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Sci-Hub domains inactive following court order

'Free science'/pirate site operator 'working on solving DNS issue'

Several domains of the controversial academic paper filesharing site Sci-Hub have been made inactive following a court order earlier this month.

According to Whois records,, and have their domain set to "serverHold", an ICANN code meaning the "domain is not activated in the DNS". Records for and were last updated November 17 and on November 21.

Sci-Hub's stated goal is to make research papers free to access for the betterment of academia – by pirating millions of research papers and news articles from behind publishers' expensive paywalls – but several science journals have taken it to court for breach of copyright.

Elsevier won a $15m order against the site's operator, Alexandra Elbakyan, in June. And earlier this month, a US judge in the Eastern District Court of Virginia awarded a fine of $4.8m to the American Chemical Society after the judge ruled it had illegally distributed ACS' copyrighted content.

In addition, the Virginia judge basically told everybody around the world to help block Sci-Hub (PDF). This included placing its domains on registryHold/serverHold "to render their names/sites non-resolving".

Elbakyan told The Register: "DNS updates take time to spread."

She said "users started reporting issues accessing the website" until "the website disappeared for me too and yet after while all three domain disappeared for most users".

She didn't "have any further information yet from the registrar".

According to Whois records, the registrar for the three domains is Eranet International Limited. Eranet support did not respond to a request for comment.

A member of the technical support staff for the Internet Computer Bureau, which controls .ac and .io domains, referred El Reg to a site's registrar for any information.

A spokesperson for Verisign, which controls .cc domains, told us: "Verisign responds to lawful court orders subject to our technical capabilities. When the Company is presented with such lawful orders impacting domain names within our registries, we respond within our technical capabilities. Beyond that, we have no comment."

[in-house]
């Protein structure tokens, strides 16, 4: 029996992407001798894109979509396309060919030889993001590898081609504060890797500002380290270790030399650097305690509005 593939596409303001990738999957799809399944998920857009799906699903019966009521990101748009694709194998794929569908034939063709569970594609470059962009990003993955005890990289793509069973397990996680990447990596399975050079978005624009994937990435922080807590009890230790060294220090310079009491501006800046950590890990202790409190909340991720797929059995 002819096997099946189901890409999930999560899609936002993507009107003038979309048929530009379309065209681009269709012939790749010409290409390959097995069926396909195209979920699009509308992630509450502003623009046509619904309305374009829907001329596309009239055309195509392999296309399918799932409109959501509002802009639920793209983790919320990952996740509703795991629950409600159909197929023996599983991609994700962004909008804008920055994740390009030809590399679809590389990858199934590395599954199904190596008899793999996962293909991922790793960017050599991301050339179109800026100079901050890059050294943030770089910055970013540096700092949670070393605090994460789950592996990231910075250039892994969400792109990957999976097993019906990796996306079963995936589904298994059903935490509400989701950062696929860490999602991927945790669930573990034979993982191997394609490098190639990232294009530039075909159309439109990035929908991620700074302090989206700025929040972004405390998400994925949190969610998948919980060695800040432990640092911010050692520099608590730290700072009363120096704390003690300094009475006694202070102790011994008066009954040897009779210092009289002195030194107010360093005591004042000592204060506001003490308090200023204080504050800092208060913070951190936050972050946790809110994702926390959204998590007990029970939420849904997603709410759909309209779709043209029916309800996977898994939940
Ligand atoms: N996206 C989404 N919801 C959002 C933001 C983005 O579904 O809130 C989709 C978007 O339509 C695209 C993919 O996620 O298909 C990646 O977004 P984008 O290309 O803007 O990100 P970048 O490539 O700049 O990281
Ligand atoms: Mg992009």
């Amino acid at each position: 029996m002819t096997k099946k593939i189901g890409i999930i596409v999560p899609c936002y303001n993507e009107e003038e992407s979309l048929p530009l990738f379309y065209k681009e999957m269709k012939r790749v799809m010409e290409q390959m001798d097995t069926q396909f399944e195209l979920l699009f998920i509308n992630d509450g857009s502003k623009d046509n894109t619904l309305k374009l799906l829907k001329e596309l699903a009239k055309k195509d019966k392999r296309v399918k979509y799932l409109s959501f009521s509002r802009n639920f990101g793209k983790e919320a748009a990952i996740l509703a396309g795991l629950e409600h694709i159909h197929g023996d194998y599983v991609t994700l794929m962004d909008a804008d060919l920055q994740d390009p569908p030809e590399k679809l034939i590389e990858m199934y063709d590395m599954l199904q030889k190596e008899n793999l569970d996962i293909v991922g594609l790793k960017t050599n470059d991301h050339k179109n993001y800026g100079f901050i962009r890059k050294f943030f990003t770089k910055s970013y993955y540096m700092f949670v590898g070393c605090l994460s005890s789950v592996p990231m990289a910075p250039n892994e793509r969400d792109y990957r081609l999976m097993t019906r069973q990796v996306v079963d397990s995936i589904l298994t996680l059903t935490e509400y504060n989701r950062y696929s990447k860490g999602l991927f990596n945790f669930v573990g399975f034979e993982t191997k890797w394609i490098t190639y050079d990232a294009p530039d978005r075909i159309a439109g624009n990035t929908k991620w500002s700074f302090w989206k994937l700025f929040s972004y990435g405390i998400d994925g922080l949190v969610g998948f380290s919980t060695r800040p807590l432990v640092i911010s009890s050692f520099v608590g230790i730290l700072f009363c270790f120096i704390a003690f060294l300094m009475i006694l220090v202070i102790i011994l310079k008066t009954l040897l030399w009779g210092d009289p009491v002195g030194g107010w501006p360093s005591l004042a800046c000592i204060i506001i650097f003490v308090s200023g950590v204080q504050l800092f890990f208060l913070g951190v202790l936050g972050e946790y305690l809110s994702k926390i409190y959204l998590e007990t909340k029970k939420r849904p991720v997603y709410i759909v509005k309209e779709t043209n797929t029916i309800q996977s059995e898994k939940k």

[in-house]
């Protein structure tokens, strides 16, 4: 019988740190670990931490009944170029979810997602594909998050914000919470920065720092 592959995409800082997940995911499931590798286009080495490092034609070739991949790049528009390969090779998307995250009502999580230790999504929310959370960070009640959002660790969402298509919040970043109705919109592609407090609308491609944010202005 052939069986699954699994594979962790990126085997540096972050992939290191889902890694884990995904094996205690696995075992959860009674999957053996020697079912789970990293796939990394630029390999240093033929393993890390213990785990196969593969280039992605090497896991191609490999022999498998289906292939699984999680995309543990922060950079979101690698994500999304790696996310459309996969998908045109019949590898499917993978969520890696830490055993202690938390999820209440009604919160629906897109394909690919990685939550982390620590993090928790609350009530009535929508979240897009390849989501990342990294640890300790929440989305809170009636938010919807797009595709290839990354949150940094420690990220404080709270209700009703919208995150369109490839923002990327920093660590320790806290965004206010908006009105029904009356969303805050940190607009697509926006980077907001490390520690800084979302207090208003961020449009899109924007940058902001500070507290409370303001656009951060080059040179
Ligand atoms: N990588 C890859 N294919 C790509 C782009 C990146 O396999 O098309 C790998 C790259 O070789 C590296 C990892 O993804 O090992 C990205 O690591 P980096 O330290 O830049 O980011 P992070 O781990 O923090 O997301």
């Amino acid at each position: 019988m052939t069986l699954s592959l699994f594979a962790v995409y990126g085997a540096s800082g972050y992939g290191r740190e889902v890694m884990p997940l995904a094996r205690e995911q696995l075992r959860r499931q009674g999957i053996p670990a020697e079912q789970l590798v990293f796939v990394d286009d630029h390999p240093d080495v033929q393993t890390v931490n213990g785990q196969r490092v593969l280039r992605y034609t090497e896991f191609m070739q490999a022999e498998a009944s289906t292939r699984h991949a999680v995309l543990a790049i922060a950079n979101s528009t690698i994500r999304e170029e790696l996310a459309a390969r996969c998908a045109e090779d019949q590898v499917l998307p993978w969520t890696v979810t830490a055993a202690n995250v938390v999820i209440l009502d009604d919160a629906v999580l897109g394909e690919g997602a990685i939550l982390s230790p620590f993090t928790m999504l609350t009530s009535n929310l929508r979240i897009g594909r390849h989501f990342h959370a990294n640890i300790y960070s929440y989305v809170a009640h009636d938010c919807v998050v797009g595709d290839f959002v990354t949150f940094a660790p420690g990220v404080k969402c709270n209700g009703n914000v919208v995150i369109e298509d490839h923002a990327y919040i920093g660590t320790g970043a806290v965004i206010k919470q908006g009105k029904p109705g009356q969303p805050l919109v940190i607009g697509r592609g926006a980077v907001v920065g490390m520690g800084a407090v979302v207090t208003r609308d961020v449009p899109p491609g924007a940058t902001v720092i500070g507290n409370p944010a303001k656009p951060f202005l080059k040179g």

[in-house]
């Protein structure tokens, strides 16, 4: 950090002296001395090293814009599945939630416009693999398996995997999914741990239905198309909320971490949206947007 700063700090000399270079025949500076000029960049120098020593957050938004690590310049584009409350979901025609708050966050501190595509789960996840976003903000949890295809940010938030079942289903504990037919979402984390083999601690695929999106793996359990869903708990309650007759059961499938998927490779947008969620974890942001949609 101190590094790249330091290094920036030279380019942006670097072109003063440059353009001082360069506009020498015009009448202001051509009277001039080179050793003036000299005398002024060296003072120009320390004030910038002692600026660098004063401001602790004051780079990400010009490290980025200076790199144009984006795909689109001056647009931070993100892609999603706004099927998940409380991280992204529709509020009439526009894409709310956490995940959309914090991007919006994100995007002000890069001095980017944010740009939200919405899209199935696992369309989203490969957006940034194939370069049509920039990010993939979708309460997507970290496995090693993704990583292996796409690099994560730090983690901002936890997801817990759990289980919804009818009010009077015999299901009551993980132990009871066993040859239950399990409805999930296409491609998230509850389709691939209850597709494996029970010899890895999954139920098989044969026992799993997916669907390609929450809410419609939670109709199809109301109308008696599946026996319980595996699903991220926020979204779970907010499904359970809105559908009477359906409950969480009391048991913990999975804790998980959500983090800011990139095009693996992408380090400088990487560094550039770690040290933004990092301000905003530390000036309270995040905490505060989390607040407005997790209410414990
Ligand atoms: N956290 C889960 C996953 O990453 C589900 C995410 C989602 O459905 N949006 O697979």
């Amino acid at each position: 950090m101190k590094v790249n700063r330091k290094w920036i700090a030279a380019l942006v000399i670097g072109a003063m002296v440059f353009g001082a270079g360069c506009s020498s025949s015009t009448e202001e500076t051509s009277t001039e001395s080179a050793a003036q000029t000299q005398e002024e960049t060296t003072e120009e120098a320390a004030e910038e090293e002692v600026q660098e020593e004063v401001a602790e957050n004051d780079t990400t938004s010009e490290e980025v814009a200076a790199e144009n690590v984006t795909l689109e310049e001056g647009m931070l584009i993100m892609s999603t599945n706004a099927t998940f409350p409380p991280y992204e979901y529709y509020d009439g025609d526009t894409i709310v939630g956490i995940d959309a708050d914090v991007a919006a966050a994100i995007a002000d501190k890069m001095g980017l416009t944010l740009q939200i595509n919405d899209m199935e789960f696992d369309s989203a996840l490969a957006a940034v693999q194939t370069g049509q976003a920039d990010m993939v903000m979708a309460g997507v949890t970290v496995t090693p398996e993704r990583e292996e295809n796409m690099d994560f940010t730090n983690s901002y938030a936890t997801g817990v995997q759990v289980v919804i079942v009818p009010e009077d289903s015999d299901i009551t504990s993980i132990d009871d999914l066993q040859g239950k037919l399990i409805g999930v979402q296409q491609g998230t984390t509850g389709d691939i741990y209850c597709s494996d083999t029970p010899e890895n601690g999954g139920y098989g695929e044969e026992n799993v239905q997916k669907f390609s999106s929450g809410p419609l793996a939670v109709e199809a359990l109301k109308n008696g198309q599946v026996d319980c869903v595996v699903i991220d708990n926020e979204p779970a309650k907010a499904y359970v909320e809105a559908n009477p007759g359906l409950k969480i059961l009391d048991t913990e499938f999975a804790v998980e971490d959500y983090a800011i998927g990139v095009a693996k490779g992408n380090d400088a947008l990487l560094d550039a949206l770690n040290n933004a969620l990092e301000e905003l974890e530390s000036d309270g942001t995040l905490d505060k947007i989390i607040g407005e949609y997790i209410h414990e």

The domain, whose registrar is listed as, does not currently have the status of "serverHold". On the social networking site vk, Sci-Hub wrote that users could use the DNS project servers and

Elbakyan said she "of course" intends to keep operating Sci-Hub. "Currently I [am] working on solving the DNS issue."

Martin Eve, a professor of Literature, Technology and Publishing at Birkbeck, University of London, told The Register: "It could be that such DNS takedowns do prove sufficient for publishers to feel that the barriers to their content are high enough once more and that Sci-Hub is no longer a threat."

However, he said he thought domain blocking "is going to prove an ineffective technique to shutdown Sci-Hub permanently" because "many academics" could use onion routing or other DNS servers.

He added: "Academic publishers would do better to reroute their efforts into developing business models for scholarly communications that allow open dissemination of educational research content and that are, therefore, immune to initiatives such as SciHub."

The Register contacted Elsevier, Springer Nature and the American Chemical Society for comment. ®

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